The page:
Chronicling ‘a year in the life of an Atlantic surf town’, Ross Whitaker’s film set out to capture the characters of the Co Clare coastal spot that’s become a gateway to some of Ireland’s most spectacular waves.
Big wave surfing isn’t just a sport for its top names — it’s a lifestyle. And the film gets to know a number of those who have made it their life’s work to get in harmony with their environment.
Among them are Ollie O’Flaherty, a regular at the Riley’s break at Lahinch as well as Aileen’s under the Cliffs of Moher, and Fergal Smith, the subject of two other recent films on the organic farming collective he’s helped establish for himself and fellow wave chasers.
Smith also features in Common Ground, a new film from Finisterre in which the surf clothing brand’s ambassadors — including women’s surfing pioneer Easkey Britton — met to share their challenges and achievements thanks to the power of the waves, as Huck reports.
Another recent surfing video from Red Bull shows what happened when Barry Mottershead invited American surfers Cody Thompson, Justin Quintal and Nate Zoller to taste the waves of the Wild Atlantic Way.
#MarineWildlife - Irish-made documentary The Humpback Whales of Cape Verde will be broadcast this Saturday 29 October at 7.15pm on TG4.
Narrated by Liam Ó Maonlaí and shot in Cape Verde, Ireland and Malta, the film follows Dr Simon Berrow of the the Irish Whale and Dolphin Group (IWDG) and an international team of marine scientists on an ambitious adventure to prove humpback whales from both the northern and southern hemispheres use the Cape Verde archipelago as a breeding ground.
“If we could make the connection, our understanding of humpback whale behaviour in the Atlantic would change,” says Dr Berrow. “Such a breeding ground would be unique. But going there in the first place at that time of year and at significant cost was a big if in itself.”
The lecturer at GMIT also believes the film will help highlight the importance of conservation in Irish waters.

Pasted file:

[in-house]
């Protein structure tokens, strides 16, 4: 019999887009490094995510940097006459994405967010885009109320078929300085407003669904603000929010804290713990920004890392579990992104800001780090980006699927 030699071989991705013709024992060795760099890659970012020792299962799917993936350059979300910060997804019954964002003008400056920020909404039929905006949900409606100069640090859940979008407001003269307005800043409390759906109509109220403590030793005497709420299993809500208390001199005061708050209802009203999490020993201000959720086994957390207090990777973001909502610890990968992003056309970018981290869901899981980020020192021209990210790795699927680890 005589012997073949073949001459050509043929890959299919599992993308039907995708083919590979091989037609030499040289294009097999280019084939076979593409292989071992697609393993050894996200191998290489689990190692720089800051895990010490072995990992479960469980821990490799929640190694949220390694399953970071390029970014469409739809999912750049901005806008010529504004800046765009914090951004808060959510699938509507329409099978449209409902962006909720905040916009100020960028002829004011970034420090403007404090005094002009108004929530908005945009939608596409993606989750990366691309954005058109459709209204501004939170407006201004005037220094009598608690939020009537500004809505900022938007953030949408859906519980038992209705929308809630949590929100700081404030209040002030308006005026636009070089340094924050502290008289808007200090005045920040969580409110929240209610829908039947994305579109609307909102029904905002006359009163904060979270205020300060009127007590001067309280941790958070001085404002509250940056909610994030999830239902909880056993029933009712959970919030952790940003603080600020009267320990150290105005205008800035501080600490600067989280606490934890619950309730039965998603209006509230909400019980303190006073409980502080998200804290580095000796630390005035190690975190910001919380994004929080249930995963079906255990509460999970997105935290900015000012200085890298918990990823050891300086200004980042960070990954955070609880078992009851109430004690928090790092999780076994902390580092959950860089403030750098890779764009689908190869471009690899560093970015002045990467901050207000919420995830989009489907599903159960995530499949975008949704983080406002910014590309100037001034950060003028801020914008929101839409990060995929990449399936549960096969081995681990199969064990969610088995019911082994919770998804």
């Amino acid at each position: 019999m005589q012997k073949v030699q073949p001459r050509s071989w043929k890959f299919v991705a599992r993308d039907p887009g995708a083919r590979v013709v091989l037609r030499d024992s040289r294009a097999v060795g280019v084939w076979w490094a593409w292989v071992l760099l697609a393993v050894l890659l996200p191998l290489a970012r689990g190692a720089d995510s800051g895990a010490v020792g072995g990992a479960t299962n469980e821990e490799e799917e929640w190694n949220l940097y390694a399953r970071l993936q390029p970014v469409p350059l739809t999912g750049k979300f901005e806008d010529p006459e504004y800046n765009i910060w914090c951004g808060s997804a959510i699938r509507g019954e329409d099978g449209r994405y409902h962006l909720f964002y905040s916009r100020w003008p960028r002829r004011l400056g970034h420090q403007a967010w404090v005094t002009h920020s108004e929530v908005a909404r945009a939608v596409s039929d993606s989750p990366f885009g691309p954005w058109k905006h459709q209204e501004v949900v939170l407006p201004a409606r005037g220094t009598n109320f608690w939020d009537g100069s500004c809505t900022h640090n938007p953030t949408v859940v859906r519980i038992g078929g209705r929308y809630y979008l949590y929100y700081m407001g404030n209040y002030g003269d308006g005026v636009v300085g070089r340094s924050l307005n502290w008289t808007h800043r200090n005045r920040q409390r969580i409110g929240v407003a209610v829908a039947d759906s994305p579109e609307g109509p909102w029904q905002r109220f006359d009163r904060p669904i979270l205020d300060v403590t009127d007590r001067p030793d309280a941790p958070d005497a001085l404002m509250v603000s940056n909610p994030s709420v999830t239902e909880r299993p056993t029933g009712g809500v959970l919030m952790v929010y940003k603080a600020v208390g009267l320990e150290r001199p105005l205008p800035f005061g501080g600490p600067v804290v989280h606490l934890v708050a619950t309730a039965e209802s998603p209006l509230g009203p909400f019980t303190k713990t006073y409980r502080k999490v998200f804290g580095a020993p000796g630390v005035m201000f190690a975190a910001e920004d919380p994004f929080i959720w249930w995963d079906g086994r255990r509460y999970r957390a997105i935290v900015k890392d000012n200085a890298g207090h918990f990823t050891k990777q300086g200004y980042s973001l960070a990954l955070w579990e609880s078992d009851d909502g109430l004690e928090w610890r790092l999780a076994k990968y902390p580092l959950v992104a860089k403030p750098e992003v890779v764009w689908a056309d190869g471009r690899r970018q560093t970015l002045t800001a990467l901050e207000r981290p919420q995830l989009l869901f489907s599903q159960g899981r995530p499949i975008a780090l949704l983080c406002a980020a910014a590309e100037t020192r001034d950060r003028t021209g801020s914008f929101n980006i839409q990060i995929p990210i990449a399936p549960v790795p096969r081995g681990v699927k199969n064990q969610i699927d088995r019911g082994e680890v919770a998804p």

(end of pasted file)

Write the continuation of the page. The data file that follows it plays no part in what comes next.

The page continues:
“It still comes as a surprise to many that we have whales in Ireland,” he says. “In fact the numbers here are increasing each year and Ireland is becoming internationally important.
“To understand where whales in Ireland are coming from or going to and breeding is essential to protect them. This film is part of a 12-year search for the breeding grounds of humpback whales in Ireland.”
The broadcast on TG4 this weekend coincides with the 25th anniversary of all Irish waters being declared a whale and dolphin sanctuary, the first of its kind in Europe.
“It is an international story with an Irish perspective,” says director Tony Whelan. “It’s a cracking tale. Spending time with these scientists in an extraordinary environment was a privilege. We hope people enjoy it.
“We are really happy it has been taken up by TG4, an important channel for independent filmmakers. Without them stories like this can go unseen.”
The Humpback Whales of Cape Verde was screened around the country earlier this year as part of a library tour, as previously reported on Afloat.ie.
#Documentary - "It’s about understanding the ocean, working with the ocean. Not just seeing it as something to grab, but as something you look after."
That's the message of new documentary Atlantic by Irish filmmaker Risteard Ó Domhnaill, who spoke to Ian Maleney for The Irish Times on its release in Irish cinemas yesterday (Friday 29 April).
As previously reported on Afloat.ie, the feature-length documentary – narrated by Emmy Award-winner Brendan Gleeson – follows the fortunes of three small Atlantic coastal fishing communities in Ireland, Canada and Norway.
Each facing their own challenges, from the impact of oil exploration and climate change to the pressures of large-scale commercial fishing.
And as Ó Domhnaill relates from his experience making the film, these livelihoods have changed dramatically even in only the last five years.
"Who knows what’s going to happen, what’s going to hit the ocean?" he says of the years ahead. "Acidification, warming of currents? We’re facing a crossroads. We can’t just fence off our part of the sea and say ‘We’ll look after that’. It’s a much bigger challenge."
The Irish Times has much more on the story HERE.
Opening in Ireland on 29 April, Risteard Ó Domhnaill's Atlantic is narrated by Emmy Award-winner Brendan Gleeson, and was awarded the Best Irish Documentary prize at the recent Audi Dublin International Film Festival.
Shot across Ireland, Norway and Newfoundland in Canada by Scannáin Inbhear/Inver Films, Atlantic expands upon the controversial subject matter of his previous film – the experiences of Rossport residents opposed to Shell's prospect in the Corrib gas field – to tell a wider story of threats to coastal communities not only in Ireland, but around the North Atlantic Rim.